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Labour blasts flood defence spending cuts

By Western Morning News  |  Posted: November 27, 2012

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Labour has renewed its criticism of Government cuts to flood defence spending after households were battered by storms and torrential rain in the last week.

The broadside came as MPs from across the Westcountry raised concerns about the region's infrastructure, and the prospect of homes and businesses being without insurance in the future, during an urgent ministerial statement to the Commons.

The Government earlier this year announced £7.4 million was going to 22 new or ongoing flood defence schemes in Devon and Cornwall from April. But the flood prevention cash was £4.4 million less than the £11.8 million doled out to the two counties in 2011/12.

Labour claims flood investment will be cut by £400 million in total across the country, and that ministers are playing "Russian roulette" as homes are at risk.

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Mary Creagh, Labour's Shadow Environment Secretary, said: "Everyone's thoughts will be with those hit by this latest severe flooding. I want to salute the fantastic work of all the emergency services in Devon and Cornwall, and of local people helping one another.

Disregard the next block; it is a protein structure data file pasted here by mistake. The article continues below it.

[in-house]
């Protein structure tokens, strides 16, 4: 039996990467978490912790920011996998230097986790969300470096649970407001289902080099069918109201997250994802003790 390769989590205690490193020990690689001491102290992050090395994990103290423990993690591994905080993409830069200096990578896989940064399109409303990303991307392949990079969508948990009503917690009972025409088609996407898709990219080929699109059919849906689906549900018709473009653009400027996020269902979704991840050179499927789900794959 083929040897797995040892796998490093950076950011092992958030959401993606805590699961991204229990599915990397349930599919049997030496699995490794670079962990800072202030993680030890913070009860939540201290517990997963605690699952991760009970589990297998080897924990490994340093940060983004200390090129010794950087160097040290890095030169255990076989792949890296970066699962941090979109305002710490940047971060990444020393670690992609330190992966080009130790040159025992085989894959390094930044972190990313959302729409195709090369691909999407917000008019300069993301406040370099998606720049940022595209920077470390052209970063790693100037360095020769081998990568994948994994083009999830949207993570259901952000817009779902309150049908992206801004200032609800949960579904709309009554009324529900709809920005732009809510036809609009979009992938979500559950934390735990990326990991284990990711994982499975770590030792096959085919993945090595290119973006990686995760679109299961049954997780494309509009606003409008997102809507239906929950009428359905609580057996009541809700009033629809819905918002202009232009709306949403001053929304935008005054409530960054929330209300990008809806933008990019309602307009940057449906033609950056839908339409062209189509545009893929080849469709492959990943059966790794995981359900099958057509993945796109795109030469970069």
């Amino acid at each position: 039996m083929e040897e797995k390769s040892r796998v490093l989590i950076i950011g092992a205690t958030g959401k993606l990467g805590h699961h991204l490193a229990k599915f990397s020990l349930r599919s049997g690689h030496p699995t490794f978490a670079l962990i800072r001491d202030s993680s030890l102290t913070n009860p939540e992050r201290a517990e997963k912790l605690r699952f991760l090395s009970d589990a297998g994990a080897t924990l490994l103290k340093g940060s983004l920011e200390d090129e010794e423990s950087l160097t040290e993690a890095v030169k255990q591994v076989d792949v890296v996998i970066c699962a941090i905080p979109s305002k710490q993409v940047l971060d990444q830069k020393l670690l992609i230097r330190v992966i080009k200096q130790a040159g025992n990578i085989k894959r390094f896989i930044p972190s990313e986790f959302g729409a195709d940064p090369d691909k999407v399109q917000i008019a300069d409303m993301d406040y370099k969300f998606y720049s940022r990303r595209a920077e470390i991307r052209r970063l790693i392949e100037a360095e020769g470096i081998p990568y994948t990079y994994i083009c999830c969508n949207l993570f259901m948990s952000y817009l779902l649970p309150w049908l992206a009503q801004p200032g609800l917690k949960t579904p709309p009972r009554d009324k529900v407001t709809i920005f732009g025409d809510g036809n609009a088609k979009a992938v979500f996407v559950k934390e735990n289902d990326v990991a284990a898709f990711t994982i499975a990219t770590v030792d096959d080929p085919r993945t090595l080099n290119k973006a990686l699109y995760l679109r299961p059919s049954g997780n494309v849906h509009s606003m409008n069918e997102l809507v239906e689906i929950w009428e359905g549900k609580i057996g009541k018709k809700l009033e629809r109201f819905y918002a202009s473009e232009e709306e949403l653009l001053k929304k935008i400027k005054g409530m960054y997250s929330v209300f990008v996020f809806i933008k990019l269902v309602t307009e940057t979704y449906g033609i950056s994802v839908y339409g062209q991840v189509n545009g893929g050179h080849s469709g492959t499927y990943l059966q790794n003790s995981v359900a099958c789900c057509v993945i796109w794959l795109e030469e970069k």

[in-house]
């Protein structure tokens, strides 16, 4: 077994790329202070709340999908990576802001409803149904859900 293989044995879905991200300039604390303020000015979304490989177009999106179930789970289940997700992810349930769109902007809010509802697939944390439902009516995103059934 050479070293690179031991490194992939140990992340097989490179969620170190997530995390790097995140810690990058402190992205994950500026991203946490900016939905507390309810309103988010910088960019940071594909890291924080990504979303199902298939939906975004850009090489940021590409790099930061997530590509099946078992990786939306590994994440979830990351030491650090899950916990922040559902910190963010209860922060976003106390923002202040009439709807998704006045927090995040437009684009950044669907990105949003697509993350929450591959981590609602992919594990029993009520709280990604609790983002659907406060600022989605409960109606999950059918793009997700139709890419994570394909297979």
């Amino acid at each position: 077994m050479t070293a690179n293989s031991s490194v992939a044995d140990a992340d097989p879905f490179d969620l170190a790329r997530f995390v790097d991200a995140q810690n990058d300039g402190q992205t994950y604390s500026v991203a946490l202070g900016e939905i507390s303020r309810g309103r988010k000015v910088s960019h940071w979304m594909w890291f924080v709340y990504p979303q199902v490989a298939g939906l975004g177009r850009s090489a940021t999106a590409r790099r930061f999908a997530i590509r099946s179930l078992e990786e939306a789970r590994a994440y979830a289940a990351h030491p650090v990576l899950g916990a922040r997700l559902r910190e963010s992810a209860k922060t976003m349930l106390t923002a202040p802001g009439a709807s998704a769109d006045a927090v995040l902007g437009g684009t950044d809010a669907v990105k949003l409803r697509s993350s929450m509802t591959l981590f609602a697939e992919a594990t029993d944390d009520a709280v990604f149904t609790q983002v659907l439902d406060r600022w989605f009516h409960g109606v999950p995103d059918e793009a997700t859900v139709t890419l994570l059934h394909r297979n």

"Extreme weather conditions are likely to be more common in future. The Tory-led Government has cut investment in flood defences by 27% despite the risk of flooding increasing.

"The Government needs to get a grip on flood investment for the South West and put in place an insurance framework that will ensure high-risk homes are able to access the protection they need."

Around 150 proposed flood defence schemes to protect thousands of Westcountry homes and businesses will not get state support this year.

Projects waiting for money include refurbishments in Exeter and Crackington Haven, North Cornwall, which was battered by flash floods at the same time as Boscastle in 2005.

But the Department for Environment, Food and Rural Affairs argues it has shielded flood spending from cuts and has committed £2.17 billion to safeguard properties by 2015.

In his statement, Environment Secretary Owen Paterson offered condolences to the family and friends of those killed.

He told MPs: "Heavy rainfall is not unusual at this time of year, however we have experienced bands of low pressure over the weekend bringing often intense rainfall falling on catchments that are now saturated."

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